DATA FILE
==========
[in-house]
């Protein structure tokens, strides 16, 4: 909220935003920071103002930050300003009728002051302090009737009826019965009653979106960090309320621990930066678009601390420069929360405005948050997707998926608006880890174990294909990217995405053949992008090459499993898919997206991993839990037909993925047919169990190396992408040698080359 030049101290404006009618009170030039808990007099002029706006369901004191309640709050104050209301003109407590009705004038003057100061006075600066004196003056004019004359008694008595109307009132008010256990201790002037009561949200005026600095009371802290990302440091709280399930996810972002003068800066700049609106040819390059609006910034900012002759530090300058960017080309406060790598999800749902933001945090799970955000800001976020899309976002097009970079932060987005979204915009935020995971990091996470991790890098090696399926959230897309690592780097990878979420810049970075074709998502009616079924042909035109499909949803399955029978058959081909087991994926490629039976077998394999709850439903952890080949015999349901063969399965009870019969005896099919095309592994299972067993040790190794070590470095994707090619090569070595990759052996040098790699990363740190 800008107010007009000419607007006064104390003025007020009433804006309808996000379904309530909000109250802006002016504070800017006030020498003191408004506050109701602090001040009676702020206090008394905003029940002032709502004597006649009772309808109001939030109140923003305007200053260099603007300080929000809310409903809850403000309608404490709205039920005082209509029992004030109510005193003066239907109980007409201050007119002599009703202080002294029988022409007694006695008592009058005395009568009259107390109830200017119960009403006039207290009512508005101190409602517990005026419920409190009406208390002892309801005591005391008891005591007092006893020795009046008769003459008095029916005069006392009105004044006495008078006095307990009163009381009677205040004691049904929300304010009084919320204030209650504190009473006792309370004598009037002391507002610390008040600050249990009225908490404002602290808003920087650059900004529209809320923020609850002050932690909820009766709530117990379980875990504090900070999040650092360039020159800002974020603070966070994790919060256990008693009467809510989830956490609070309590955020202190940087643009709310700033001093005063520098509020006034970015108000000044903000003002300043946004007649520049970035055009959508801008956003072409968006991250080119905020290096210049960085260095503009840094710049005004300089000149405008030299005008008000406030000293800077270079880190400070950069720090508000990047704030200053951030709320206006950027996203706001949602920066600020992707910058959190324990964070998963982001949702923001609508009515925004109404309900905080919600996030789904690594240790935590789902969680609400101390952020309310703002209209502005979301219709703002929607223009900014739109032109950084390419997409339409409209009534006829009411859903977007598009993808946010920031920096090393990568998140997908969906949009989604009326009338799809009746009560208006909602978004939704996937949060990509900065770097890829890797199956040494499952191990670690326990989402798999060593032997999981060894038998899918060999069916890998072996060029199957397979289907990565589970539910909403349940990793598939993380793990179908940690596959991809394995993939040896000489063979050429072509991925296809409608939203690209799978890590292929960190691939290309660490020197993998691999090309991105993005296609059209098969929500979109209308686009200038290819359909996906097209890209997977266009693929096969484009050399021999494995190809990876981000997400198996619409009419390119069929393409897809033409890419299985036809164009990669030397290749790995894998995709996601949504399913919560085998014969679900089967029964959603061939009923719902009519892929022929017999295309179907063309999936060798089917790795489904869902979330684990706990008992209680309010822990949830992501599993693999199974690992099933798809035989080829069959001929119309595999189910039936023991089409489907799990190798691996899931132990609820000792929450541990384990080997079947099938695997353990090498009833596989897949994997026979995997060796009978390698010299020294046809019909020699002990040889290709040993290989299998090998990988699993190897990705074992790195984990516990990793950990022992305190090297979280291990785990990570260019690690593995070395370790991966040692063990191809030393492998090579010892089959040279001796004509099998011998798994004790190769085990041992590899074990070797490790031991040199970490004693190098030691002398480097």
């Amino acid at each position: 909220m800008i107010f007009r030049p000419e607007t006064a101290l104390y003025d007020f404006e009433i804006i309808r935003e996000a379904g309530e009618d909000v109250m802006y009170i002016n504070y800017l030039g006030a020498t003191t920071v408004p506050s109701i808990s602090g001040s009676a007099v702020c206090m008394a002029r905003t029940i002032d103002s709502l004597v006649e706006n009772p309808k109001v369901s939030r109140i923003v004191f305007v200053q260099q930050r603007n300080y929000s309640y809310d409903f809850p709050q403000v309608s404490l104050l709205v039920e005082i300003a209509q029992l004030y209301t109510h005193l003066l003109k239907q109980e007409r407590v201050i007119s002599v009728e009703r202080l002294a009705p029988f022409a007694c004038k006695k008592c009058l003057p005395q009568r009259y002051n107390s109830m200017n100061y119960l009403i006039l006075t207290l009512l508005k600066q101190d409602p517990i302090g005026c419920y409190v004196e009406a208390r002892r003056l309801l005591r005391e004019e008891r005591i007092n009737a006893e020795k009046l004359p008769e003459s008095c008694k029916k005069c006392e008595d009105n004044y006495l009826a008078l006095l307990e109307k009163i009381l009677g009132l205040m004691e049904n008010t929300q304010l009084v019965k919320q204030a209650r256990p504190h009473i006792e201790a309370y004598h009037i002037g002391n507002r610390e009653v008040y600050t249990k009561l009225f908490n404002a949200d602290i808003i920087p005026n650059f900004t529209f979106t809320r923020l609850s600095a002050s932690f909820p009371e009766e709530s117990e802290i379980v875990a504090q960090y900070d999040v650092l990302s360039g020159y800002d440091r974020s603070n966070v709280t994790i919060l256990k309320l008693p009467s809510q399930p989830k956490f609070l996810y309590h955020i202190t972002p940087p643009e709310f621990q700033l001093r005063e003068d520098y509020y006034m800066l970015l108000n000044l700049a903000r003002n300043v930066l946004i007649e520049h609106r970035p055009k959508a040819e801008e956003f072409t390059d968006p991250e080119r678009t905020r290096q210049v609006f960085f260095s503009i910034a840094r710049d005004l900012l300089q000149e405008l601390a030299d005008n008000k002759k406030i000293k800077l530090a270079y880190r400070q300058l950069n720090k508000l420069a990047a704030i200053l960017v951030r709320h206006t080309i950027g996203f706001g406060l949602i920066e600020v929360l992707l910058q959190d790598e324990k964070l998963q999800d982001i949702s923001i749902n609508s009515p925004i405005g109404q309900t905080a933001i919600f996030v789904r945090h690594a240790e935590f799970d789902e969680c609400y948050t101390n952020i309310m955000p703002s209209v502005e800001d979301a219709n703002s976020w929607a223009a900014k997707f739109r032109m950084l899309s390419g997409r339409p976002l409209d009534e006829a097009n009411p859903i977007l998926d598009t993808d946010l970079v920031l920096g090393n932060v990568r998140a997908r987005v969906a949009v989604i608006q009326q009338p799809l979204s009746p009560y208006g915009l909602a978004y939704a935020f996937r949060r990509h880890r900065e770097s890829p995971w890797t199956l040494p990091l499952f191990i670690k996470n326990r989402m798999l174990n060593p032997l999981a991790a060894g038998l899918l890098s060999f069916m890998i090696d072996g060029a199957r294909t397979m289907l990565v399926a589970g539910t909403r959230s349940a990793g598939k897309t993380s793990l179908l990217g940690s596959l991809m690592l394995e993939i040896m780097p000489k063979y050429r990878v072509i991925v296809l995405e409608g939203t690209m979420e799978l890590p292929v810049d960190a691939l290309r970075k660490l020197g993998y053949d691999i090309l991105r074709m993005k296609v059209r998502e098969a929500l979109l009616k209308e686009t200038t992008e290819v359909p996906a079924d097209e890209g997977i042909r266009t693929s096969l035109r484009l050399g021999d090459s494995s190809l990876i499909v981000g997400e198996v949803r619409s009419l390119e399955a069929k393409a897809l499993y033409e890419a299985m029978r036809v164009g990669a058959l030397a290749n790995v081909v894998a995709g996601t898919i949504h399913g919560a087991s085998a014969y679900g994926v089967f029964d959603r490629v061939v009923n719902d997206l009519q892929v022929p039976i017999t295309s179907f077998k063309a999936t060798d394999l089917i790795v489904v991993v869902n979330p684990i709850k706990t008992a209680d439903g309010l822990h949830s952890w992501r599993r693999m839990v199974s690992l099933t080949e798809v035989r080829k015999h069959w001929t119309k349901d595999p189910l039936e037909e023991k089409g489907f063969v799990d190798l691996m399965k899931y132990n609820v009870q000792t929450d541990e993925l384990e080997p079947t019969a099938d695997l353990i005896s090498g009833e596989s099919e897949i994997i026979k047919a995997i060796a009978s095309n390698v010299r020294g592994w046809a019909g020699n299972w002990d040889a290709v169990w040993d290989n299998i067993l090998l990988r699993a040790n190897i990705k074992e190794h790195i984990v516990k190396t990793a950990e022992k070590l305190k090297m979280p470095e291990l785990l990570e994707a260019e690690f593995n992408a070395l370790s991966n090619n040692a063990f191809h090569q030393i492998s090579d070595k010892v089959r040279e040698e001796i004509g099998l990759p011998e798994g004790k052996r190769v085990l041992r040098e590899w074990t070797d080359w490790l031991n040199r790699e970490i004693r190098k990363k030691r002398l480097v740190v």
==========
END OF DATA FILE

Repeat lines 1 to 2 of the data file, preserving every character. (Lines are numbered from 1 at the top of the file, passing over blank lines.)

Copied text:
[in-house]
């Protein structure tokens, strides 16, 4: 909220935003920071103002930050300003009728002051302090009737009826019965009653979106960090309320621990930066678009601390420069929360405005948050997707998926608006880890174990294909990217995405053949992008090459499993898919997206991993839990037909993925047919169990190396992408040698080359 030049101290404006009618009170030039808990007099002029706006369901004191309640709050104050209301003109407590009705004038003057100061006075600066004196003056004019004359008694008595109307009132008010256990201790002037009561949200005026600095009371802290990302440091709280399930996810972002003068800066700049609106040819390059609006910034900012002759530090300058960017080309406060790598999800749902933001945090799970955000800001976020899309976002097009970079932060987005979204915009935020995971990091996470991790890098090696399926959230897309690592780097990878979420810049970075074709998502009616079924042909035109499909949803399955029978058959081909087991994926490629039976077998394999709850439903952890080949015999349901063969399965009870019969005896099919095309592994299972067993040790190794070590470095994707090619090569070595990759052996040098790699990363740190 800008107010007009000419607007006064104390003025007020009433804006309808996000379904309530909000109250802006002016504070800017006030020498003191408004506050109701602090001040009676702020206090008394905003029940002032709502004597006649009772309808109001939030109140923003305007200053260099603007300080929000809310409903809850403000309608404490709205039920005082209509029992004030109510005193003066239907109980007409201050007119002599009703202080002294029988022409007694006695008592009058005395009568009259107390109830200017119960009403006039207290009512508005101190409602517990005026419920409190009406208390002892309801005591005391008891005591007092006893020795009046008769003459008095029916005069006392009105004044006495008078006095307990009163009381009677205040004691049904929300304010009084919320204030209650504190009473006792309370004598009037002391507002610390008040600050249990009225908490404002602290808003920087650059900004529209809320923020609850002050932690909820009766709530117990379980875990504090900070999040650092360039020159800002974020603070966070994790919060256990008693009467809510989830956490609070309590955020202190940087643009709310700033001093005063520098509020006034970015108000000044903000003002300043946004007649520049970035055009959508801008956003072409968006991250080119905020290096210049960085260095503009840094710049005004300089000149405008030299005008008000406030000293800077270079880190400070950069720090508000990047704030200053951030709320206006950027996203706001949602920066600020992707910058959190324990964070998963982001949702923001609508009515925004109404309900905080919600996030789904690594240790935590789902969680609400101390952020309310703002209209502005979301219709703002929607223009900014739109032109950084390419997409339409409209009534006829009411859903977007598009993808946010920031920096090393990568998140997908969906949009989604009326009338799809009746009560208006909602978004939704996937949060990509900065770097890829890797199956040494499952191990670690326990989402798999060593032997999981060894038998899918060999069916890998072996060029199957397979289907990565589970539910909403349940990793598939993380793990179908940690596959991809394995993939040896000489063979050429072509991925296809409608939203690209799978890590292929960190691939290309660490020197993998691999090309991105993005296609059209098969929500979109209308686009200038290819359909996906097209890209997977266009693929096969484009050399021999494995190809990876981000997400198996619409009419390119069929393409897809033409890419299985036809164009990669030397290749790995894998995709996601949504399913919560085998014969679900089967029964959603061939009923719902009519892929022929017999295309179907063309999936060798089917790795489904869902979330684990706990008992209680309010822990949830992501599993693999199974690992099933798809035989080829069959001929119309595999189910039936023991089409489907799990190798691996899931132990609820000792929450541990384990080997079947099938695997353990090498009833596989897949994997026979995997060796009978390698010299020294046809019909020699002990040889290709040993290989299998090998990988699993190897990705074992790195984990516990990793950990022992305190090297979280291990785990990570260019690690593995070395370790991966040692063990191809030393492998090579010892089959040279001796004509099998011998798994004790190769085990041992590899074990070797490790031991040199970490004693190098030691002398480097």